The Chase Reviews
If David Lynch had made a film in 1946, this is what it might have looked like. Excellent understated acting by all, particularly Steve Cochran as the psychologically intense but unpredictably explosive villain. Reminds me of a young Robert de Niro. The directing is superb. Smooth, controlled and lets the picture tell the story without a lot of gabby dialogue. It's no surprise Arthur Ripley was making films back in the silent era. He captures the same muted and moody lingering camera style that nearly became extinct. And the script... just great. Woolrich not only "Lynch's" the plot half-way through the third act, he gives us two radically different outcomes. Sure he ends up with a cheap and easy kind of Hollywood ending, but not without first taking us down a strange, disturbing and inevitably tragic path. Don't like your heroines "taken out" at the end of a movie. No problem. This gal comes back to life. Highly original. Strongly recommended. I'm giving it 9/10 since this movie was deliberately flawed. Like a Lynch, it wants to screw with your preconceptions of convention, clarity and expectations.
Is the mobster trying to kill him? Did the wife make a pass at him? Why's he got a chauffeur's uniform on?
Sliding reality's the thing here, confusion every moment.
Maybe you like that in a noir. Me, not so much.
He then proceeds to fall in love with Roman's wife, who is so frightened of her husband that she tries to commit suicide. The two decide to run away together, but Roman finds out about their plans and the chase is on. Or is it?
This is probably the most dreamlike film noir ever made, due in great part to the plot by Cornell Woolrich----the master of bizarre situations------from his novel THE BLACK PATH OF FEAR. It's a bit confusing, but that only adds to it dreamlike atmosphere.
Robert Cummings, Steve Cochran, Peter Lorre, Michele Morgan, and even Don Wilson, more famous as the announcer on the Jack Benny Television Show, are perfect in their roles. And Lloyd Corrigan has a small but dramatic scene where Roman and Lorre decide to put the bite on him in the wine cellar.
It's an obscure film noir that's seldom shown on televison I got my copy from VCI, 5 Stars 4-1-13
The two heavies, played by Steve Cochran and Peter Lorre, have faces that only add to the film's distinctively noir iconography. The film also has lurid, masochistic behavior on display, as in the scene where Cochran slaps his hairdresser in the face. Without giving it away, I will say that the film also contains one of the more bizarre sequences in all of film noir, a fear-inducing moment that takes place within a speeding car. Stylish, violent, and dreamlike, "The Chase" is a noir rarity that is a must for anyone wanting a thorough understanding of the style and its archetypal components.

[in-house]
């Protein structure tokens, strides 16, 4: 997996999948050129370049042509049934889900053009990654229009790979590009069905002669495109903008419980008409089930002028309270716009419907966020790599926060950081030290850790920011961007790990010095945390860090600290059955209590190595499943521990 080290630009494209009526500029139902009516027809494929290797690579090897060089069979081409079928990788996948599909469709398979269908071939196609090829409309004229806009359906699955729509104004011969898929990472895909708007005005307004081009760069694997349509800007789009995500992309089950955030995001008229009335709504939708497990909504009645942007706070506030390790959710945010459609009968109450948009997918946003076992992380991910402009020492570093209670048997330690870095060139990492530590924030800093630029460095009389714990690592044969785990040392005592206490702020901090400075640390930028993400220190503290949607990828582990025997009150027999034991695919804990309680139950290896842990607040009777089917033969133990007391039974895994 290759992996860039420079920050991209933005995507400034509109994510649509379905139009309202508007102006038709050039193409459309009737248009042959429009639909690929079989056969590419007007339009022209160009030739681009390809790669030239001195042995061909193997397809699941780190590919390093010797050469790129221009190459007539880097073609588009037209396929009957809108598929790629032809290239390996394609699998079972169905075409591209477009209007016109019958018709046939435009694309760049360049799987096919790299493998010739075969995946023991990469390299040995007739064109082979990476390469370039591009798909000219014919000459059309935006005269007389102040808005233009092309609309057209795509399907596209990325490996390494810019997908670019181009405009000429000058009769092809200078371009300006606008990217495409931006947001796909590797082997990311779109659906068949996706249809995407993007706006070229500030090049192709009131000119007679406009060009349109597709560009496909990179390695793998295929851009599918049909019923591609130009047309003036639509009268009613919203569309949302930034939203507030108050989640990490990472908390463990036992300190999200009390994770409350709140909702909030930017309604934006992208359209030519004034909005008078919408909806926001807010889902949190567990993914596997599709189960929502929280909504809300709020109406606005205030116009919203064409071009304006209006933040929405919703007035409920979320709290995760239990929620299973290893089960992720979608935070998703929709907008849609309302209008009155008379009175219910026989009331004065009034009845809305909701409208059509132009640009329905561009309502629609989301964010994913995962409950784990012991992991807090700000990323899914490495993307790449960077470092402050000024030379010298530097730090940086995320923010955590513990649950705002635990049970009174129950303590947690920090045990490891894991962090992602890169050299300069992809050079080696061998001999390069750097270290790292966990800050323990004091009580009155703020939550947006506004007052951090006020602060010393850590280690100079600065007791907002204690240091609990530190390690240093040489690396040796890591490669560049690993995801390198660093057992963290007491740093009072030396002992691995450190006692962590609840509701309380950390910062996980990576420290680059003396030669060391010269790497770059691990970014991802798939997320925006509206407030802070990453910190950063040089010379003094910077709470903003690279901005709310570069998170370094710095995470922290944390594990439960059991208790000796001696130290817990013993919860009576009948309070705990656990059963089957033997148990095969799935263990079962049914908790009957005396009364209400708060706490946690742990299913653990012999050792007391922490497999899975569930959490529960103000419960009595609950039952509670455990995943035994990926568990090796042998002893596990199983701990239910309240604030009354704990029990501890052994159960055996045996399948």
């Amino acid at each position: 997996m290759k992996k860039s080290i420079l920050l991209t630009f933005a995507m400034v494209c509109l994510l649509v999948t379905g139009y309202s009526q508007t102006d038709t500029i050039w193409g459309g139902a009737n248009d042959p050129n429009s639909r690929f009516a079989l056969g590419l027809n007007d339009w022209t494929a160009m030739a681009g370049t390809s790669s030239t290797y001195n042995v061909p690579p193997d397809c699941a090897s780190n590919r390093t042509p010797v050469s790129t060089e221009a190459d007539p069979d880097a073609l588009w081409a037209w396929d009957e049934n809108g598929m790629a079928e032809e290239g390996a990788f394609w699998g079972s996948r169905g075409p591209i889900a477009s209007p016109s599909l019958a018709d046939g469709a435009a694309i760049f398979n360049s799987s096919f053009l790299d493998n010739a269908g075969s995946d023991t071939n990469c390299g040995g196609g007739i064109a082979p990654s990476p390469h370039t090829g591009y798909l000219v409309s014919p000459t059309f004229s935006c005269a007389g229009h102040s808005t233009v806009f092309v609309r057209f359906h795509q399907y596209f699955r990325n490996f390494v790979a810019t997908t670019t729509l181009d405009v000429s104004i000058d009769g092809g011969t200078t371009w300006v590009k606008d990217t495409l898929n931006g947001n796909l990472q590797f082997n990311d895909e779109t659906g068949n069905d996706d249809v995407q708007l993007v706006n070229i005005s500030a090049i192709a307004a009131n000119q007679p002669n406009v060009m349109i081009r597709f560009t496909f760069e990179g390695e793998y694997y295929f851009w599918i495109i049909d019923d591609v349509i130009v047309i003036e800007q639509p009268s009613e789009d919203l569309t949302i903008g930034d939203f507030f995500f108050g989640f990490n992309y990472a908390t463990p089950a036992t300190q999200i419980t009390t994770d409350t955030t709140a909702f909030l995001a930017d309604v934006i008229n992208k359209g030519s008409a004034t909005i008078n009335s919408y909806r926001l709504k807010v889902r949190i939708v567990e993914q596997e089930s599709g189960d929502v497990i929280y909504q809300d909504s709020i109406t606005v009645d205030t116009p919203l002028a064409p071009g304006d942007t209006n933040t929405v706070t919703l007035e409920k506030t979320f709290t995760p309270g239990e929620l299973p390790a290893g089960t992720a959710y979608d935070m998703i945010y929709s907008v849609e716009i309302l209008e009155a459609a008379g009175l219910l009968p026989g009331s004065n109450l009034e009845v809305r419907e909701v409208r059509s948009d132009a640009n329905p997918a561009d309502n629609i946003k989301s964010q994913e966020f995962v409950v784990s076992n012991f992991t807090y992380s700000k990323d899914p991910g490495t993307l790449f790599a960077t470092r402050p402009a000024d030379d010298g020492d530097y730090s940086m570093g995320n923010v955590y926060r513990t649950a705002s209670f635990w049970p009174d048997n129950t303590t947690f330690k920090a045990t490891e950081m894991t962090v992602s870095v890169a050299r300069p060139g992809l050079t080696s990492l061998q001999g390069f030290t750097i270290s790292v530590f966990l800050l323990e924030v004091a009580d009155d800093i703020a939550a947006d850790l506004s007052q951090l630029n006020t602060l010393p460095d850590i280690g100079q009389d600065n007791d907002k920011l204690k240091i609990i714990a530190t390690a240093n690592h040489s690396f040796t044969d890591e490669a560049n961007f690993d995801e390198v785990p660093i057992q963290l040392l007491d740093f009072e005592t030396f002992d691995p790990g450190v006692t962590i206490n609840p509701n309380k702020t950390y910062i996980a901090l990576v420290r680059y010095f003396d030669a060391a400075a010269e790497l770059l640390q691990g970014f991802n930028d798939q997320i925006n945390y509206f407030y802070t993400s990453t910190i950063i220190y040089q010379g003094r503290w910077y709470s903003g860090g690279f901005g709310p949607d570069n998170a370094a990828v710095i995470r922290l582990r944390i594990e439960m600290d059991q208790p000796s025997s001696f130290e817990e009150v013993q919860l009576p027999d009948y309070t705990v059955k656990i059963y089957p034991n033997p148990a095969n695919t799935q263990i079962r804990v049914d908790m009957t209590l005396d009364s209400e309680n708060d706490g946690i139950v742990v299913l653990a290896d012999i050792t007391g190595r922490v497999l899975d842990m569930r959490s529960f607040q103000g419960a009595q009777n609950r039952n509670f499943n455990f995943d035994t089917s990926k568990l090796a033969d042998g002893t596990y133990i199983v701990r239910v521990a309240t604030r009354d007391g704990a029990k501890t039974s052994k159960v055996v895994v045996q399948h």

*** Three Stars
Starring: Robert Cummings, Peter Lorre, Michele Moran, and Steve Cochran
Director: Arthur Ripley
Chuck (Cummings), a down-on-his-luck WW2 vet, is hired as a driver for a psychopathic gangster (Cochran) and his morose, penny-pinching sidekick (Lorre). When Chuck takes pity on the gangster's wife (Moran) and helps her flee to Cuba, he finds himself framed for her murder. Or does he?
"The Chase" is an interesting experiment in filmmaking and storytelling that will draw you in with its moody lighting, quirky characters, and good acting. The film will then confuse you when it takes a sudden turn, revealing that part or all of what you've just witnessed was a fantasy had by someone in the throws of a psychotic break. Finally, it will frustrate you by muddling the lines between the film's reality and the dream sequence, and completely blowing the ending with one cop-out piled upon another.
The end result is a film that's worth seeing, even if the experience will be somewhat dissapointing. It teeters on the brink between a 5 and 4 rating, mostly because of the botched ending. If a stronger finale than a car crash and a stronger resolution of Chuck's mental situation had been offered, this could have been a 6 or perhaps even a 7, because everything leading up to the end is pretty good. Lorre's performance is particularly noteworthy. Watch him closely during the scenes in the car for a demonstration of how little a good actor needs to do to establish a character's feelings.